Last year was a fairly normal season for many programs around the Northern Virginia area, but not Flint Hill.
“The COVID effect is still lingering,” long-time Flint Hill Head Coach Rico Reed told us. “Last year we had talent–I think we won 16 games, had a couple kids go on to play Division I basketball–but the cohesion wasn’t there.”
“It had an impact on our performance, but also the total basketball experience here.”
That was our impression as well. Some schools had COVID hiatuses last year–but Flint Hill’s seemed to last forever. The Huskies played a game on December 4th of last year–and didn’t play another one until January 11th. Flint Hill couldn’t practice for most of that time as well.
The Huskies did win about two-thirds of the games they did play, but the team was wildly inconsistent.
“Not only were we not playing games but we couldn’t gather,” Reed said. “So that also had an impact on relationships and just getting guys to commit to the system…and it affected consistency.”
It’s a different vibe now as Reed’s team should be able to enjoy an uninterrupted season this year. That was evident in the gym a few Saturdays ago, as the Huskies competed against themselves in hard five-on-five battles. Something was still missing, though. Something…big.
For the first time in recent memory, the Huskies lack a dominant, Division I-caliber center. In previous years Coach Reed has had the luxury of having 6’11” Qudus Wahab (Georgetown), 6’11” Noel Brown (George Washington), or 6’10” Reis Jones (Morehead State) on the roster. Not this year.
“First time in six years,” Coach Reed said when asked about the absence of a true center. “We’re going to be different, but I think it’s also going to give us an opportunity to capitalize on our versatility.”
The Huskies still have some height, and they’ve got two versatile wings that can provide some significant scoring and rebounding. Senior Gibraltar Coleman is at least 6’5″ and physically strong. The American commit made a name for himself with his lights-out shooting from beyond the arc, but he also is good finishing with either hand in the paint. Ditto for smooth 6’7″ junior forward Quinn Gorman. Like Coleman, Gorman can hit the outside shot but also finish at the rim and do some dirty work inside.
Those two will be able to torment opposing bigs trying to defend them on the perimeter. If they can stay out of foul trouble defending and rebounding down low, the Huskies will be tough to beat. As Flint Hill isn’t terribly deep in the frontcourt, strong junior guard Caleb Ihegihu will likely play a key role as well.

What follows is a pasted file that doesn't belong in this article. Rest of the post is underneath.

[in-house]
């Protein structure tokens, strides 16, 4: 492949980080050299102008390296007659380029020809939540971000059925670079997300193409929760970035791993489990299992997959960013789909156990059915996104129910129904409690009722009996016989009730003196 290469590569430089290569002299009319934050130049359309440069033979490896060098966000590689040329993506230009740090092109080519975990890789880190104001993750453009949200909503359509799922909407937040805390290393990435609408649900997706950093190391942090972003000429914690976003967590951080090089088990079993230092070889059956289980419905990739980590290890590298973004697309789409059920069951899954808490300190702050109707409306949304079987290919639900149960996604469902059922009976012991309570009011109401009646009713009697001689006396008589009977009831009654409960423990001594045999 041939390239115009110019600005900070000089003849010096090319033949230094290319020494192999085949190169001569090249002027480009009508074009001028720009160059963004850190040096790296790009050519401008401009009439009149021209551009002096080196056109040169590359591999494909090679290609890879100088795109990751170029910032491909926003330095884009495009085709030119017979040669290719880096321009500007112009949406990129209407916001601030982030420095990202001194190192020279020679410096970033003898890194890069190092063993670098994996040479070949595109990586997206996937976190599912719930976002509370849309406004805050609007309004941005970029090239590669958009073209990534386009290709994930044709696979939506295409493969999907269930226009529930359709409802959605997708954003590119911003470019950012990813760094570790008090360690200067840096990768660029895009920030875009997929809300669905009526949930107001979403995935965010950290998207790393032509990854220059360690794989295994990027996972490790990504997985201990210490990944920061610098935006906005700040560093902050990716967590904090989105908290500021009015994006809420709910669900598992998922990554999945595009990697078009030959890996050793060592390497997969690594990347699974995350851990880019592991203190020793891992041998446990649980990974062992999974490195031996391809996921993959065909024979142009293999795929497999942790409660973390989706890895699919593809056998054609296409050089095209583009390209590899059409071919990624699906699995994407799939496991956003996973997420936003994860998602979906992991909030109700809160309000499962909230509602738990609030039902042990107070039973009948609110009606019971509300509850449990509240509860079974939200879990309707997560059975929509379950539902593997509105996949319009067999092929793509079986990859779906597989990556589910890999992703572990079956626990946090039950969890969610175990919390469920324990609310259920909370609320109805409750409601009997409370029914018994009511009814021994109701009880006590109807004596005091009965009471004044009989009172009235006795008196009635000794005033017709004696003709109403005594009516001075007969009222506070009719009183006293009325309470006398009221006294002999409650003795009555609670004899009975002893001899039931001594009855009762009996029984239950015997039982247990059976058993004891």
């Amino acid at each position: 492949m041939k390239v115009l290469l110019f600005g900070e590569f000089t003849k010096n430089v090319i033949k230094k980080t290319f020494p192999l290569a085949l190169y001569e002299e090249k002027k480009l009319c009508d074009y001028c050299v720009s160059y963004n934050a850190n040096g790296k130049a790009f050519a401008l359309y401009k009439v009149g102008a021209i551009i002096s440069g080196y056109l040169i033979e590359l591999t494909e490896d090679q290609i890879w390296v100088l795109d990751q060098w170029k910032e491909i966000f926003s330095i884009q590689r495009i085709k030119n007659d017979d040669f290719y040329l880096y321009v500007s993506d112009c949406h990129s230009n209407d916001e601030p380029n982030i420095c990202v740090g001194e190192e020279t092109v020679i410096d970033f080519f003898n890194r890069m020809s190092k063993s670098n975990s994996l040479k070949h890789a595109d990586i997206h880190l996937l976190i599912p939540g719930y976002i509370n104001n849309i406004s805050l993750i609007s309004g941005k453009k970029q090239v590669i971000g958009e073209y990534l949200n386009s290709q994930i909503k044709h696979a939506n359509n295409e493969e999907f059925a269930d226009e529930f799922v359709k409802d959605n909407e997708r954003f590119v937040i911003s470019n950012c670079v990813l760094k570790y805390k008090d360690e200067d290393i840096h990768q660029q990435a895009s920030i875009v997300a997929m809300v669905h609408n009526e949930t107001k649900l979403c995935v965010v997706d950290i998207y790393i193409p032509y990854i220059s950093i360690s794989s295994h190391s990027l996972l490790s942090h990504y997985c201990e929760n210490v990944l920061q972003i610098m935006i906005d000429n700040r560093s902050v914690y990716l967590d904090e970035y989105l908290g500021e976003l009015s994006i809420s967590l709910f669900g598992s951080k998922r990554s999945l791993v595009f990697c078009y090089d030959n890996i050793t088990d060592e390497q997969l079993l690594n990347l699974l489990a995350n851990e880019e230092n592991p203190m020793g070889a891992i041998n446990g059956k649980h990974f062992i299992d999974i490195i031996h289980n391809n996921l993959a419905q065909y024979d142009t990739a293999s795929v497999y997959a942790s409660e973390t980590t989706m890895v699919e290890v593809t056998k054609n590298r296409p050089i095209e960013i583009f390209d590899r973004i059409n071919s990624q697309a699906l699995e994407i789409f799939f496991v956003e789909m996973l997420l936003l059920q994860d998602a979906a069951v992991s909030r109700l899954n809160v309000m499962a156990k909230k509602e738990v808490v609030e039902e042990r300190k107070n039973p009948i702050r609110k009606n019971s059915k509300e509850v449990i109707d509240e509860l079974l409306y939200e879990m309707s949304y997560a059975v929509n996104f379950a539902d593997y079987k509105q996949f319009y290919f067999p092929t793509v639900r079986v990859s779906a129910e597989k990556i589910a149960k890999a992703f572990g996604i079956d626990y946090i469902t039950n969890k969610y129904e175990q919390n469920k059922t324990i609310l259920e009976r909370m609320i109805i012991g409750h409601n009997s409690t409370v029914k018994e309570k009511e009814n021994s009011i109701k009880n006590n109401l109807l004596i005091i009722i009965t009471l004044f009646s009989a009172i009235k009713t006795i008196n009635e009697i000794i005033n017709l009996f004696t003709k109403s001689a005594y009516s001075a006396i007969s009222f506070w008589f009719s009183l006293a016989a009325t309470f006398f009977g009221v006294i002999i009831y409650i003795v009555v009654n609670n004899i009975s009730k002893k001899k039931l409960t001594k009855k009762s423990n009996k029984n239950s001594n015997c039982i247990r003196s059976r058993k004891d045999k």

“He’s a versatile kid who can handle the basketball but also guard the post,” Reed said of Ihegihu.
While depth might not be a strength in the frontcourt, it definitely looks like it is in the backcourt.
“Our veteran guards are [seniors] Khaleel Abdullah and Steven Kennedy,” Reed said. “Those guys have been in the program and they’re the ones that are basically going to stir the pot for us…then there’s Everett Jones, who is just a sophomore, but is as confident as any guy in the gym.”
Those three alone are rugged, tough guards who should be able to handle the ballhandling and then some. Also in the rotation are senior wing and Amherst commit Nate Pabis, who seems like he has been around forever, and Centreville transfer Doyle Brown, a prolific shooter and scorer who should fill it up almost as easily in the MAC as he did in the Concorde District.
“Doyle Brown is going to inject so much energy and skill,” said Reed. “And then there’s Nate and his versatility and ability to shoot the ball. Leadership…everything that Nate does is an example of our school and its values.”
Veteran guards who understand their roles and can play multiple positions give Flint Hill a lot of lineup options against different opponents. The Huskies’ roster seems overflowing with kids who are unafraid of the moment and relish taking big shots.
Plus, there’s a lot of excitement on campus around the program. One thing the Huskies are excited about is the return of Flint Hill alum and former NBA star Dennis Scott to campus in December. Scott’s son plays for a team in Georgia who will come up and compete against Flint Hill in a four-team tournament.
Is a solid rotation, enthusiasm, and versatility enough to get it done in the formidable MAC, which boasts national power Sidwell Friends, Potomac School, and three other tough squads? Can Flint Hill finish near or at the top of the MAC without a dominant, true center to protect the paint?
Reed thinks the Huskies can, and we tend to agree.
“The key for us is definitely going to be how well we rebound and defend,” Reed said. “We’ll put a lot of emphasis on that.”
“And, we may do things differently,” he added. We may do a lot more trapping, and pressure and disrupt what offenses are trying to do. We’re definitely excited for a full season. Five is stronger than one…we’re going to commit to playing together as a team to try and accomplish some of the things traditionally we’ve been able to accomplish.”